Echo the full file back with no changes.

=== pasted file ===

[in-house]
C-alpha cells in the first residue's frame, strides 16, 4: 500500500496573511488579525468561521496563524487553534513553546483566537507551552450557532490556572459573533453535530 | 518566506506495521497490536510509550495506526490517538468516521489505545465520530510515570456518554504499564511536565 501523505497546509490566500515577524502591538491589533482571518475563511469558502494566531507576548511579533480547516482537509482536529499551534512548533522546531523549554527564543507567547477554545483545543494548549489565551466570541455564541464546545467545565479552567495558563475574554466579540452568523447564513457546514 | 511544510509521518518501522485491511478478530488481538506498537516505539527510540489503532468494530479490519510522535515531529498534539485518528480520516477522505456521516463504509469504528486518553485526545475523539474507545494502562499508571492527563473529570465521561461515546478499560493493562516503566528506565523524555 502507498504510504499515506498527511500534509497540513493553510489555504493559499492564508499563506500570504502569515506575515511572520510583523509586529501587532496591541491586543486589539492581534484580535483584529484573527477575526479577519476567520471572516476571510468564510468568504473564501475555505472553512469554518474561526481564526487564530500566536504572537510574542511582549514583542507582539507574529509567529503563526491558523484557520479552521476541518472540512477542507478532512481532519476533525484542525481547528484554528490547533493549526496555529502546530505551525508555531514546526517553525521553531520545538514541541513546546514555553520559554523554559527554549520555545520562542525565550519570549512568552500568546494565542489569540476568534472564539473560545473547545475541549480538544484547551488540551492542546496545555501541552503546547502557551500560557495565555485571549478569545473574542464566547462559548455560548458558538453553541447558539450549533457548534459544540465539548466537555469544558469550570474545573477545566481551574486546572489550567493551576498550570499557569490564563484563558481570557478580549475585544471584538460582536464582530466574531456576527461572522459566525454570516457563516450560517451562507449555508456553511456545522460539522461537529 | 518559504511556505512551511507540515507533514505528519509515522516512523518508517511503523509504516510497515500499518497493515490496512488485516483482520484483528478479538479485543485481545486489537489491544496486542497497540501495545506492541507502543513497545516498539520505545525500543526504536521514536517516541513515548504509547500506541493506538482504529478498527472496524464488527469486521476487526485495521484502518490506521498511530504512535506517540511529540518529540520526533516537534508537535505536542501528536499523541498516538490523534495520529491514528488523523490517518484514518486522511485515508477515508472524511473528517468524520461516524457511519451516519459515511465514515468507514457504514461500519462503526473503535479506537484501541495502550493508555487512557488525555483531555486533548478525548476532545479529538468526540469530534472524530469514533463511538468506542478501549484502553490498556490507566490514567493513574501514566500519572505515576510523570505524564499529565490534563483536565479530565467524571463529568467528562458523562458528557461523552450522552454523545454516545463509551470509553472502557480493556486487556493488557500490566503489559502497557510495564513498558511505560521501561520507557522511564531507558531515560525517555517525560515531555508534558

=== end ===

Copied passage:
[in-house]
C-alpha cells in the first residue's frame, strides 16, 4: 500500500496573511488579525468561521496563524487553534513553546483566537507551552450557532490556572459573533453535530 | 518566506506495521497490536510509550495506526490517538468516521489505545465520530510515570456518554504499564511536565 501523505497546509490566500515577524502591538491589533482571518475563511469558502494566531507576548511579533480547516482537509482536529499551534512548533522546531523549554527564543507567547477554545483545543494548549489565551466570541455564541464546545467545565479552567495558563475574554466579540452568523447564513457546514 | 511544510509521518518501522485491511478478530488481538506498537516505539527510540489503532468494530479490519510522535515531529498534539485518528480520516477522505456521516463504509469504528486518553485526545475523539474507545494502562499508571492527563473529570465521561461515546478499560493493562516503566528506565523524555 502507498504510504499515506498527511500534509497540513493553510489555504493559499492564508499563506500570504502569515506575515511572520510583523509586529501587532496591541491586543486589539492581534484580535483584529484573527477575526479577519476567520471572516476571510468564510468568504473564501475555505472553512469554518474561526481564526487564530500566536504572537510574542511582549514583542507582539507574529509567529503563526491558523484557520479552521476541518472540512477542507478532512481532519476533525484542525481547528484554528490547533493549526496555529502546530505551525508555531514546526517553525521553531520545538514541541513546546514555553520559554523554559527554549520555545520562542525565550519570549512568552500568546494565542489569540476568534472564539473560545473547545475541549480538544484547551488540551492542546496545555501541552503546547502557551500560557495565555485571549478569545473574542464566547462559548455560548458558538453553541447558539450549533457548534459544540465539548466537555469544558469550570474545573477545566481551574486546572489550567493551576498550570499557569490564563484563558481570557478580549475585544471584538460582536464582530466574531456576527461572522459566525454570516457563516450560517451562507449555508456553511456545522460539522461537529 | 518559504511556505512551511507540515507533514505528519509515522516512523518508517511503523509504516510497515500499518497493515490496512488485516483482520484483528478479538479485543485481545486489537489491544496486542497497540501495545506492541507502543513497545516498539520505545525500543526504536521514536517516541513515548504509547500506541493506538482504529478498527472496524464488527469486521476487526485495521484502518490506521498511530504512535506517540511529540518529540520526533516537534508537535505536542501528536499523541498516538490523534495520529491514528488523523490517518484514518486522511485515508477515508472524511473528517468524520461516524457511519451516519459515511465514515468507514457504514461500519462503526473503535479506537484501541495502550493508555487512557488525555483531555486533548478525548476532545479529538468526540469530534472524530469514533463511538468506542478501549484502553490498556490507566490514567493513574501514566500519572505515576510523570505524564499529565490534563483536565479530565467524571463529568467528562458523562458528557461523552450522552454523545454516545463509551470509553472502557480493556486487556493488557500490566503489559502497557510495564513498558511505560521501561520507557522511564531507558531515560525517555517525560515531555508534558